On September 22, 2016, Yahoo! announced that information on at least 500 million user accounts had been stolen. It reported that compromised information included "names, email addresses, telephone numbers, dates of birth, hashed passwords ... and, in some cases, encrypted or unencrypted security questions and answers." The breach started in late 2014, but Yahoo! did not say when it was detected.
It is not clear what the impact on individuals will be. It appears that passwords were properly secured, but if a state actor with immense resources is involved, the passwords could be compromised. Since passwords frequently are used on several websites, other accounts could be at risk. A malicious actor might be able to use the security questions for personalized phishing attacks.
Yahoo! has released very limited information about the data breach. For example, it has not announced how many of the 500 million leaked email addresses were for people in the United States (population 325 million), and it has not said how many individuals have multiple accounts. The size of the breach suggests that regulators in Europe and Asia may become involved.
The breach could have a financial impact on Yahoo!. There will be the cost of investigations and remediation. In July 2016, Verizon agreed to purchase Yahoo! for $4.6 billion. The breach could affect the merger in several ways, including a delay while the investigation continues; the terms of the merger could be changed; or the merger could be cancelled.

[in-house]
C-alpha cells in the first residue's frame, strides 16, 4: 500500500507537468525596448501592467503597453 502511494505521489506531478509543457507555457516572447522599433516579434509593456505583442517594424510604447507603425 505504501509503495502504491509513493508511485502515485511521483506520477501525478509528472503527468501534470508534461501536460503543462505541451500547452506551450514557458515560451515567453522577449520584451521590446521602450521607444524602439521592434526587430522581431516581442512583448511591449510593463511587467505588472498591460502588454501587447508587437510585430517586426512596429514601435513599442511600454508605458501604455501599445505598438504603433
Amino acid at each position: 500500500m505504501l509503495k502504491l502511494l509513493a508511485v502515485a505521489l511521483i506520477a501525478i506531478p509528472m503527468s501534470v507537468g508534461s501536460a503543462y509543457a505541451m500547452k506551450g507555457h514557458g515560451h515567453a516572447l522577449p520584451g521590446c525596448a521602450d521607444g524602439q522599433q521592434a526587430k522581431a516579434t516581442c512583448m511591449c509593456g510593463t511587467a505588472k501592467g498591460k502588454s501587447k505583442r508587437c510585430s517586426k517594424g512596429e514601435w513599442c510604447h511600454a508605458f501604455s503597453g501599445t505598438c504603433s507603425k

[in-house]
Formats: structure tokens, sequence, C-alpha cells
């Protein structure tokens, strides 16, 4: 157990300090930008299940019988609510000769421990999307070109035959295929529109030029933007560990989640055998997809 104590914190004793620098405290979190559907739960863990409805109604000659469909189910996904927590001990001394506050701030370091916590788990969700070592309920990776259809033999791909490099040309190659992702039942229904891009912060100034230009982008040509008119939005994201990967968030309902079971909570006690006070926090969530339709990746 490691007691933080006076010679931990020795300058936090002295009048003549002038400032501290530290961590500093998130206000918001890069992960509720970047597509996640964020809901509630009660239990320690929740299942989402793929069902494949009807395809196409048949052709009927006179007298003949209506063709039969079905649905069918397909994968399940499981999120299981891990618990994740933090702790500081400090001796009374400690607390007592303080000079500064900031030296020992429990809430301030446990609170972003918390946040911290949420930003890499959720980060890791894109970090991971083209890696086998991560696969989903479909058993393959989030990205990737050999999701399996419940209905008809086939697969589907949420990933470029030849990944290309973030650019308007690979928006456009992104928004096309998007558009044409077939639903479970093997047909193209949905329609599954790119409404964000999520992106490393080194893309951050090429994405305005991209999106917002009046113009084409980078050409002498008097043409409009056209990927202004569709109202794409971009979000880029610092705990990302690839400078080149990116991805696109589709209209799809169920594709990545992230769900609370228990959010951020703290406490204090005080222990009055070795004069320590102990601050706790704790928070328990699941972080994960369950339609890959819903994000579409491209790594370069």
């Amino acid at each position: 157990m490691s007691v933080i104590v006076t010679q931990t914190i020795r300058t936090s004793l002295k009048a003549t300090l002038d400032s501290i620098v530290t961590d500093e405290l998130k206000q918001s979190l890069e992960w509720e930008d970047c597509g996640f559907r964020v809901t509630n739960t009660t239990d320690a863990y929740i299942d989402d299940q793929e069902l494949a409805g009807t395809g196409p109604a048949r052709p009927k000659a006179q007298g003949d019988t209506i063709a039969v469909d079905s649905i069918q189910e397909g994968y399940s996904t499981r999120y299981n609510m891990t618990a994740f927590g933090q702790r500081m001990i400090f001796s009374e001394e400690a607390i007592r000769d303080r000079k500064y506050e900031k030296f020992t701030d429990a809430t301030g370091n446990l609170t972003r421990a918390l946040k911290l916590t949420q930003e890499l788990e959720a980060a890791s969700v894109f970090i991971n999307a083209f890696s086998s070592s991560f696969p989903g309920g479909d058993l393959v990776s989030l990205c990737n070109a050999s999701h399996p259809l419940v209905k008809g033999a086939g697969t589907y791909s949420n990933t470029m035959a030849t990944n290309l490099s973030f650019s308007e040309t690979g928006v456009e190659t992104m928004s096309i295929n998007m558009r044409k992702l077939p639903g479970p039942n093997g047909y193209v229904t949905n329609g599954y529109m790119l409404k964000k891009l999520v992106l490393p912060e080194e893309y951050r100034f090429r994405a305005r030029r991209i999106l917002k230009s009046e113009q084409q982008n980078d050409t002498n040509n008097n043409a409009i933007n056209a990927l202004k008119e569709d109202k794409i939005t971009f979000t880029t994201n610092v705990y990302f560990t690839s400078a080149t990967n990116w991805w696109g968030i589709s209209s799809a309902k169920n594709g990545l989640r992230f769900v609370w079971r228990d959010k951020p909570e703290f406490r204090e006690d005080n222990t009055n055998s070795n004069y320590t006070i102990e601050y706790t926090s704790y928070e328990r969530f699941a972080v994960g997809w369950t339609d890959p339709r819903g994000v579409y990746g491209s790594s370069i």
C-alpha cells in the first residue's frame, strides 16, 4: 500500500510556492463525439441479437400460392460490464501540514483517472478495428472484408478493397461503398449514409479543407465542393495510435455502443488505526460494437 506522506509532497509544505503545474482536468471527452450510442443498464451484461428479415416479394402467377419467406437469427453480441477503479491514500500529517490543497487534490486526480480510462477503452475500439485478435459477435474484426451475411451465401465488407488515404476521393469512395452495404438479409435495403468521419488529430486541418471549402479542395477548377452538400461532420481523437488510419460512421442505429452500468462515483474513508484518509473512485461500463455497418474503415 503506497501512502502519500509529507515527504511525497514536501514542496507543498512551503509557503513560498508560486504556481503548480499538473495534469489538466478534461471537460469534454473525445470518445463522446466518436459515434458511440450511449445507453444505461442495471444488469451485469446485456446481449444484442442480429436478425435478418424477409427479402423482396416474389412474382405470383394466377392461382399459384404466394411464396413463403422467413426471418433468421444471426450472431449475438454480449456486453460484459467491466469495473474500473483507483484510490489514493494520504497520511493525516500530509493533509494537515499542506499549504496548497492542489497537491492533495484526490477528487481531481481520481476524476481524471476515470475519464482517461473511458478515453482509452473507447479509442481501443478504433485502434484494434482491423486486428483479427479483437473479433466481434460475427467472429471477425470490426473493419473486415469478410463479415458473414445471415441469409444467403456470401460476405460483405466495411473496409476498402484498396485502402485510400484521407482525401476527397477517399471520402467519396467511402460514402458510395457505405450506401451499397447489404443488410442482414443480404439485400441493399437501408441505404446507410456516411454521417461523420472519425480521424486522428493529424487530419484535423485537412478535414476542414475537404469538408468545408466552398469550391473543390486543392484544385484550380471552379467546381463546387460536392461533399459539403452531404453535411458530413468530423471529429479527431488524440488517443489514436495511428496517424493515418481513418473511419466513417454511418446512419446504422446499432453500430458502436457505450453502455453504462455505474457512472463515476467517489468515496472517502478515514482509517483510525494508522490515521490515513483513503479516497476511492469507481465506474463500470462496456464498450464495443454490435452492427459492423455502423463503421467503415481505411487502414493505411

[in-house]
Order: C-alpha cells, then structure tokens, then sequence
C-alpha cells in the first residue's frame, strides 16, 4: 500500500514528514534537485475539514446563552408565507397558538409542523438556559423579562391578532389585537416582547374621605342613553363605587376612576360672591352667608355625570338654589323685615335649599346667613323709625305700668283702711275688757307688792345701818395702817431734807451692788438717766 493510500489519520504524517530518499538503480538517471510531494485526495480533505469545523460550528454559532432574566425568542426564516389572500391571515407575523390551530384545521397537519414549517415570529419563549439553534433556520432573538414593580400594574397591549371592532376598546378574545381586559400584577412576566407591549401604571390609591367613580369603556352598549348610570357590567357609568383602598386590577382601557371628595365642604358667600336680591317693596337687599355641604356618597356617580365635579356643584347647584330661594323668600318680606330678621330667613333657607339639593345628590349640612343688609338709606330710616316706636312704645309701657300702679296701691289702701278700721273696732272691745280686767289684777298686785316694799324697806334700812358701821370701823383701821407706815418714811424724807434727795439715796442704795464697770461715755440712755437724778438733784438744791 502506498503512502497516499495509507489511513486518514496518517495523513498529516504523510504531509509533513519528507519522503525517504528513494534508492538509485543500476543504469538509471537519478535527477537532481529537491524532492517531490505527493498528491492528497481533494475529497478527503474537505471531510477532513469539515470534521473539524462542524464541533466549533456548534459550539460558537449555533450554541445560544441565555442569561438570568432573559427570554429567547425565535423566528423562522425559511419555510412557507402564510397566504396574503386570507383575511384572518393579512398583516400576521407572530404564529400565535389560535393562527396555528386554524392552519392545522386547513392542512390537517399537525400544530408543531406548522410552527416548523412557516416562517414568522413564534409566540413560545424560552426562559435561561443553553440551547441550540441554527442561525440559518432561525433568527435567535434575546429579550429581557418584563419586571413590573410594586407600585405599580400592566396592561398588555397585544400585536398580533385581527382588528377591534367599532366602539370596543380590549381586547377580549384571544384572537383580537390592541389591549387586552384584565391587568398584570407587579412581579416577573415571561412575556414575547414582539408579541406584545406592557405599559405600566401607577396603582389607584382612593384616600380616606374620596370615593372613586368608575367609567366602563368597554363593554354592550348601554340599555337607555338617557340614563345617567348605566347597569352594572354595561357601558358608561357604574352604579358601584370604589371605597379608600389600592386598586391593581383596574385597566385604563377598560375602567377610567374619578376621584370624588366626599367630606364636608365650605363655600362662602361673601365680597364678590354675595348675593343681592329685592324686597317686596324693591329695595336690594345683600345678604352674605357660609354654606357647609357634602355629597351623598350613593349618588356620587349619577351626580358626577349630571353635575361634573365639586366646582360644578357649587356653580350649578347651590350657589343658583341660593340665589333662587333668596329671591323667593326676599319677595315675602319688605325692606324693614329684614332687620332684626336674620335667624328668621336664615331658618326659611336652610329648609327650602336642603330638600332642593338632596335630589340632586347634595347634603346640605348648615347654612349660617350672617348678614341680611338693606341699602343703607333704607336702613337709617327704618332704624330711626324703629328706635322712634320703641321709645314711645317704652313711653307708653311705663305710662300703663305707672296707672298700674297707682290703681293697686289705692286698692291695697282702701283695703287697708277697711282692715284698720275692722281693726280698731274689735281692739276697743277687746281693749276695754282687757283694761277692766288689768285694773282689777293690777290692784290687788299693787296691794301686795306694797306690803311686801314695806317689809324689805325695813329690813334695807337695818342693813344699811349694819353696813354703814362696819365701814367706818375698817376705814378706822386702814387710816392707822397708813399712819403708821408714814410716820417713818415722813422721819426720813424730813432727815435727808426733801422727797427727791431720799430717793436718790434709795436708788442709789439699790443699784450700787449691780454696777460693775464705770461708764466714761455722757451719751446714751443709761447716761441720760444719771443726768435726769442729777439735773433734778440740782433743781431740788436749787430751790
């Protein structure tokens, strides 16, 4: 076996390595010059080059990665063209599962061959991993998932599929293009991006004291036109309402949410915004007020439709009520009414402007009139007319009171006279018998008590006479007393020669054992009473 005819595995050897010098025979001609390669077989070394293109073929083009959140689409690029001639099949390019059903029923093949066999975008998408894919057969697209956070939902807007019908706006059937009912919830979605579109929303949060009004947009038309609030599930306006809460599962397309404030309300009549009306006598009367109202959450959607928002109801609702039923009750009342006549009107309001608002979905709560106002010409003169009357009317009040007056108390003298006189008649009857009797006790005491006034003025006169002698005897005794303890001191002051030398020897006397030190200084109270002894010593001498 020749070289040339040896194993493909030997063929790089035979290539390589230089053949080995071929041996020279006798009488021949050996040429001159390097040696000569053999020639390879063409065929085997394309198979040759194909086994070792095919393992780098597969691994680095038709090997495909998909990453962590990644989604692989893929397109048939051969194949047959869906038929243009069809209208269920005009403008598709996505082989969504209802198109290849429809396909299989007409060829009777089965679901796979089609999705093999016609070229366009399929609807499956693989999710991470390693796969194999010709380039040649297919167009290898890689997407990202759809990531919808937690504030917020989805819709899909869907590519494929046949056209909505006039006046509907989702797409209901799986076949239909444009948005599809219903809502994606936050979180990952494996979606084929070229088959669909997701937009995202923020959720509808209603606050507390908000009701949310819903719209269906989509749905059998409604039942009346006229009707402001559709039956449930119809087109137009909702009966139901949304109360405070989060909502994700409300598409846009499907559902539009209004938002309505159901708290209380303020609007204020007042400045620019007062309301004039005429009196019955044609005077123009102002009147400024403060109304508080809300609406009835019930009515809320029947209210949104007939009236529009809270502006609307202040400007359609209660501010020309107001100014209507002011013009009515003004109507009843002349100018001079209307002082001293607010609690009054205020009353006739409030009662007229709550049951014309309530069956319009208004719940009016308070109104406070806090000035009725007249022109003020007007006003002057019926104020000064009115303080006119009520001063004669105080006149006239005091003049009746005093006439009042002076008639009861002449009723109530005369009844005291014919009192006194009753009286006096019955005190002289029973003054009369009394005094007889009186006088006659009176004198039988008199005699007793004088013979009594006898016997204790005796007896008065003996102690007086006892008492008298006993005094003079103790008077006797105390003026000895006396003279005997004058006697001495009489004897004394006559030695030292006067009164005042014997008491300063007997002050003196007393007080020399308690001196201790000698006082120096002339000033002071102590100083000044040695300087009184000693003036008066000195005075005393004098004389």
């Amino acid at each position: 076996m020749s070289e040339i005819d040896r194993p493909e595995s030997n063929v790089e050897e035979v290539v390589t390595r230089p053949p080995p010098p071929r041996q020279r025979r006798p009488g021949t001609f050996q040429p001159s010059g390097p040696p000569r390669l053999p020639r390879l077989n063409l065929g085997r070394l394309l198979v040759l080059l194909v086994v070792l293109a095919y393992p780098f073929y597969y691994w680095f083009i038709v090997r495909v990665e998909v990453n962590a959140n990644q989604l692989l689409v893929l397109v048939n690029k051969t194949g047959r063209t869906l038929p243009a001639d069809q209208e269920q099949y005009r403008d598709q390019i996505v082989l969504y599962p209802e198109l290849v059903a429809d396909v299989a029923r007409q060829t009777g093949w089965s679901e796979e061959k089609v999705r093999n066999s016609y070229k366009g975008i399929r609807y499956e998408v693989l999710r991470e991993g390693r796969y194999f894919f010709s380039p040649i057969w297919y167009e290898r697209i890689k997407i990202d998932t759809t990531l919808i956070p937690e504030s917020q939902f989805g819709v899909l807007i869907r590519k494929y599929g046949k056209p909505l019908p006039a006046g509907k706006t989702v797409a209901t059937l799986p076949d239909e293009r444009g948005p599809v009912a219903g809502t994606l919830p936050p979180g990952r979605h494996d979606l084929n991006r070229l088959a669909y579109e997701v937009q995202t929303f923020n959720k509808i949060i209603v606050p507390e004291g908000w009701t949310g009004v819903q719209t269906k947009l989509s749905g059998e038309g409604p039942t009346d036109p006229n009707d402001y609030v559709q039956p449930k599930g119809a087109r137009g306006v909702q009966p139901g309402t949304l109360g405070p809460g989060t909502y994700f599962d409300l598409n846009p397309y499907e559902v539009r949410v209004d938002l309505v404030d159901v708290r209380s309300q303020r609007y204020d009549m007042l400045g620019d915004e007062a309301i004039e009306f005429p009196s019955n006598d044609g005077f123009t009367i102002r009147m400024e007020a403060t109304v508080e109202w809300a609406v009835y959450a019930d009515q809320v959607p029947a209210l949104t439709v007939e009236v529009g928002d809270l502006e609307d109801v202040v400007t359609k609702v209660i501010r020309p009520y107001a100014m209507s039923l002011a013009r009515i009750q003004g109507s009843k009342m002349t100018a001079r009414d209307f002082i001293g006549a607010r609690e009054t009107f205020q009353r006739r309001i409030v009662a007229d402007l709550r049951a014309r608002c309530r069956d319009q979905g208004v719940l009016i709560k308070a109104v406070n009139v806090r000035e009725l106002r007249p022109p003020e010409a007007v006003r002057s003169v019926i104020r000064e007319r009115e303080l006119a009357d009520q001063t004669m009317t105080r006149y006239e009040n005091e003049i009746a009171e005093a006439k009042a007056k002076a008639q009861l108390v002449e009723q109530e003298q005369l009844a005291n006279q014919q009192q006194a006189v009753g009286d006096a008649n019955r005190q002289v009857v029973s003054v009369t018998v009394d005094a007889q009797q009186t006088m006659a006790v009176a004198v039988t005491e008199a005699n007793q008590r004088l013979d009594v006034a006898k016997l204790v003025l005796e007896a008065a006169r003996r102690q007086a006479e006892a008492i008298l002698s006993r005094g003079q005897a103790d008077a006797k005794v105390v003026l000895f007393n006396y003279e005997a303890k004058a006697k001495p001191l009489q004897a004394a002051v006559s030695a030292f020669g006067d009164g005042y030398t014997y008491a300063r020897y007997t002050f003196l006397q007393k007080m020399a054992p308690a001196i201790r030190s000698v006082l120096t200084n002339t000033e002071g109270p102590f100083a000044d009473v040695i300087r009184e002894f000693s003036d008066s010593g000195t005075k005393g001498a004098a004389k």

A large data breach, such as this one, raises three sets of issues for Congress: (1) should there be a federal notification requirement, (2) do federal agencies (i.e., the Federal Trade Commission [FTC]) have adequate authority to protect consumers, and (3) should there be federal data security standards?
Currently, federal law requires only a few specific sectors to notify consumers of a data breach. These include certain financial institutions covered by the Gramm-Leach-Bliley Act and certain health care entities covered by the Health Insurance Portability and Accountability Act and the Health Information Technology for Economic and Clinical Health Act.
Bills have been introduced in the 114th and earlier Congresses that would create a federal data breach consumer notification requirement. Business groups representing the financial and retail sectors, such as the Financial Services Roundtable and the National Retail Federation, have recently called for passage of a federal data breach notification law. One key issue is whether the federal law would preempt state laws and prevent states from mandating stricter notification standards. Currently, 47 states and the District of Columbia have data breach notification laws.
In general, state data breach notification laws define covered entities, covered information, what constitutes a covered data breach, how and when notice must be delivered, penalties and enforcement authorities, and remedies for those harmed does it create. There are many definitions of what comprises "personally identifiable information" (PII). GAO has defined it as "any information that can be used to distinguish or trace an individual's identity such as name ... date and place of birth." Thus it seems that the Yahoo! leak includes PII regardless of what PII might be contained in the security questions. This might trigger certain state data breach notification laws.